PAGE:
What is a PhD Journey?
Getting a PhD is more than just getting a terminal degree. It is a process and a journey. Previous posts on this site have discussed topics such as what a PhD student does all day or how a PhD student is evaluated, but there is another element to the PhD process, the personal and intellectual journey. For many, the start of a PhD is also the start of an academic career. Something unique about an academic career is that academics spend most of their time in pursuit of knowledge, and this is at the core of the PhD journey. Doing a PhD is not just about finishing a large research project, but it is about starting a lifelong pursuit of knowledge. It is as much about the pursuit of knowledge as it is about the love of hunt for new ideas.
The purpose of a PhD is to add something new to your field. To add something new to your field, you need to ask new or different questions and approach subjects from a different perspective. PhDs and academic careers are full of questions. These questions drive you to find answers through research to fill in the gaps of your discipline. The pursuit of knowledge and of answers is a never-ending process, but that drive guides academics through their careers. A PhD is just the beginning of that journey.
PhDs As Knowledge Discovery
At the heart of a PhD and academic careers is the discovery of new information, that is part of what makes it such an exciting career. One of your main goals as a PhD candidate is to add new knowledge to your field. The beginning of a PhD is often very daunting as often it seems that everything has been done before, but you just need one little nugget or idea that is unique to start. Even a little piece of new information is still new information. Often this little bit of information will grow into a much bigger contribution. What seems small in the beginning could potentially have a huge and wide-ranging impact. The further you dive into a subject the more you see how much work there still is to do.
Part of the process of a PhD is moving from using other ideas to formulating and experimenting with your own. In the beginning of your PhD journey you will spend a lot of time reading about and analyzing other people’s ideas, but over time you will become much more comfortable with your own ideas. You will learn to grow and develop your ideas and the single new question you may have started your PhD with grows over the next couple years into a much larger and more complex question or questions and solution.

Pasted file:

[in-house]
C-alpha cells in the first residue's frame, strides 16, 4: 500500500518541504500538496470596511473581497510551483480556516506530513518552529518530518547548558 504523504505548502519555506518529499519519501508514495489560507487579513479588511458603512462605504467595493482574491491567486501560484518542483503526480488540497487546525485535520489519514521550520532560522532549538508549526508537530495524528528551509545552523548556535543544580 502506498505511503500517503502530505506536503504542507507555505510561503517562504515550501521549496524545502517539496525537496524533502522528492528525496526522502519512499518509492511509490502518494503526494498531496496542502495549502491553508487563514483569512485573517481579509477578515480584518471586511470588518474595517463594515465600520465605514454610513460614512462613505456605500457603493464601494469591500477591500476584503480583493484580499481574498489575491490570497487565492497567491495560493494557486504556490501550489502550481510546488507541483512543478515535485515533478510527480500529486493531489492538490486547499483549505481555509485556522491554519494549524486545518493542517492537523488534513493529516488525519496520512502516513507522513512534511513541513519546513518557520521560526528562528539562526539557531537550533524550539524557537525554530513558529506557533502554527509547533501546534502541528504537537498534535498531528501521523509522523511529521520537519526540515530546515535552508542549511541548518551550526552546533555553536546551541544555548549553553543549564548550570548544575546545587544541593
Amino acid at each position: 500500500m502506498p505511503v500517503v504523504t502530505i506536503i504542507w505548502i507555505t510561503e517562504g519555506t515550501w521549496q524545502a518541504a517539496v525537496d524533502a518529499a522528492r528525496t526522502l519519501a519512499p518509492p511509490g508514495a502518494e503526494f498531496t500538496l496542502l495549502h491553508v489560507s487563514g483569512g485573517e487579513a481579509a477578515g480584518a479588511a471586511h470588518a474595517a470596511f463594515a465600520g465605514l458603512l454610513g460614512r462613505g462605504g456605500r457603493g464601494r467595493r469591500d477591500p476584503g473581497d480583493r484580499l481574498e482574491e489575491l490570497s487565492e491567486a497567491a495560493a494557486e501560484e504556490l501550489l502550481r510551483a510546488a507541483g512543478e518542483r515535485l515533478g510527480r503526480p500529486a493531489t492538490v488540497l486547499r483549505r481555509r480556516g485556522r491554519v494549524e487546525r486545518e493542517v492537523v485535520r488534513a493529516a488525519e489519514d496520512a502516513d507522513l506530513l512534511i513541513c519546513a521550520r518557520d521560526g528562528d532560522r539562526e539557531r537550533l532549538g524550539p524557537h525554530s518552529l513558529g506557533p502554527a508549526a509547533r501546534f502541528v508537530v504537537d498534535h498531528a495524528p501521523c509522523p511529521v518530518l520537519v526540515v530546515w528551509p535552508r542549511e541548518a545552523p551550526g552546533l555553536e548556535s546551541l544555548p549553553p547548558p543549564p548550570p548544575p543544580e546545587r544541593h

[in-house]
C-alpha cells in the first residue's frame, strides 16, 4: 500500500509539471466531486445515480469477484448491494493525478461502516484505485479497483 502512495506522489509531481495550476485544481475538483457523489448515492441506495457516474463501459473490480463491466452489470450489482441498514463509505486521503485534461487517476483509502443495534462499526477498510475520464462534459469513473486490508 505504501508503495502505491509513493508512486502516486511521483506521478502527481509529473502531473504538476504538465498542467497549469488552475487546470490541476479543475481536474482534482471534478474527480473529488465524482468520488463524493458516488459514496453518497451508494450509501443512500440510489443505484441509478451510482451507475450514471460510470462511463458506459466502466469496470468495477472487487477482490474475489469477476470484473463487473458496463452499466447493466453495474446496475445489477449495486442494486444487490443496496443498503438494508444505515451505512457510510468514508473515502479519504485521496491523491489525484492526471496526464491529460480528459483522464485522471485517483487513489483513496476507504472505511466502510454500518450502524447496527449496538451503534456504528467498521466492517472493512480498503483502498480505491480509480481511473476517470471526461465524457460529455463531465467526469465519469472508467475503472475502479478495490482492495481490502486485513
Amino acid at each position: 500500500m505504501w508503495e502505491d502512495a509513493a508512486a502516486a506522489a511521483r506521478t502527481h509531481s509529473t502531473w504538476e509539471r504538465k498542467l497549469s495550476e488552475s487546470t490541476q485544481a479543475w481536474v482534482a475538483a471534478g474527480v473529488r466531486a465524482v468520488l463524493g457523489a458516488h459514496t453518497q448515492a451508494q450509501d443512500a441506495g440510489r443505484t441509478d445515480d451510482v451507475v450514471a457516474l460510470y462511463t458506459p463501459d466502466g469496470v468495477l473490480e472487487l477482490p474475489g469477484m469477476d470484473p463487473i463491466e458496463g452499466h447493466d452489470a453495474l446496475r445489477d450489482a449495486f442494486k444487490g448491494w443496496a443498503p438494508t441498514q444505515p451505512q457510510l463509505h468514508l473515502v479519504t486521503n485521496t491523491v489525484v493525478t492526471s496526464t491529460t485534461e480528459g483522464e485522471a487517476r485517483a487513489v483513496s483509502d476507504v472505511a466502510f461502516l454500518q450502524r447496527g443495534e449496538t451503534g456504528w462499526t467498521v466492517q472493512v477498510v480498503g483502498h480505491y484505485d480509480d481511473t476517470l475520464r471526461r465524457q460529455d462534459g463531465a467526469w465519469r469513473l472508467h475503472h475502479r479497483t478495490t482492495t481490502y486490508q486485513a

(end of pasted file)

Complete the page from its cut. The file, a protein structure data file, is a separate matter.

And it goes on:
Over time through your PhD research and then beyond you will develop a research niche for yourself. You will build a body of research on a particular topic that you become known for. Knowledge discovery is a lifelong journey. You may continue to work in the area that you researched on for your PhD, but you might also move into other related areas and continue to grow your own knowledge base and that of your field. As long as there are questions to drive you, you can make this as long a journey as you want.
Publishing Your Research
Answering your own questions and getting that sense of satisfaction for yourself is great, but you also need to disseminate that information. Part of contributing new knowledge to your field and the PhD journey is publishing your findings. If you only keep the information to yourself, then how will you contribute to your field? You can get your results out to others in a number of ways. Learning how to publish is also part of the PhD journey as it is integral to a career in academia. Learning the best and more effective ways to write and publish your research is part of the discovery process. Academic journals and books are still the standard way to get your findings out to your larger academic community, but there are other ways to disseminate your research as well.
Publishing Alternatives to Articles and Books
Academic conferences are great places to present your research findings, particularly if you are not quite ready to publish them. You can get feedback on your research and see what other people are working on (for more info on preparing for conferences see this post).
Making your research accessible to the general public can greatly augment the impact of your work. Some academics who work in areas of public interest talk about the results of their research on related radio and TV shows or give public lecture or talks at related events. Many academics do their public outreach through social media and blogs like this one. Disseminate your research as widely as possible, new knowledge is always great!
What if I’m Wrong? Fears Of Your Research Ideas Are Normal.
This all sounds great, but you might have some worries about putting yourself and your research out there. One of the common worries PhD students have especially early in the PhD process is that their research or their results are wrong. They are worried that their experiment is going to fail or that they will publish their results and others will tell them they are wrong, and that is just out there for the everyone to see. This feeling is normal and is sometimes part of impostor syndrome (for more see this extensive post). However, it is important to remember that everyone is wrong at some point. Being wrong, getting something wrong, or not understanding something is all part of the quest for knowledge. Research generally contains many false starts or missteps. That is part of the process.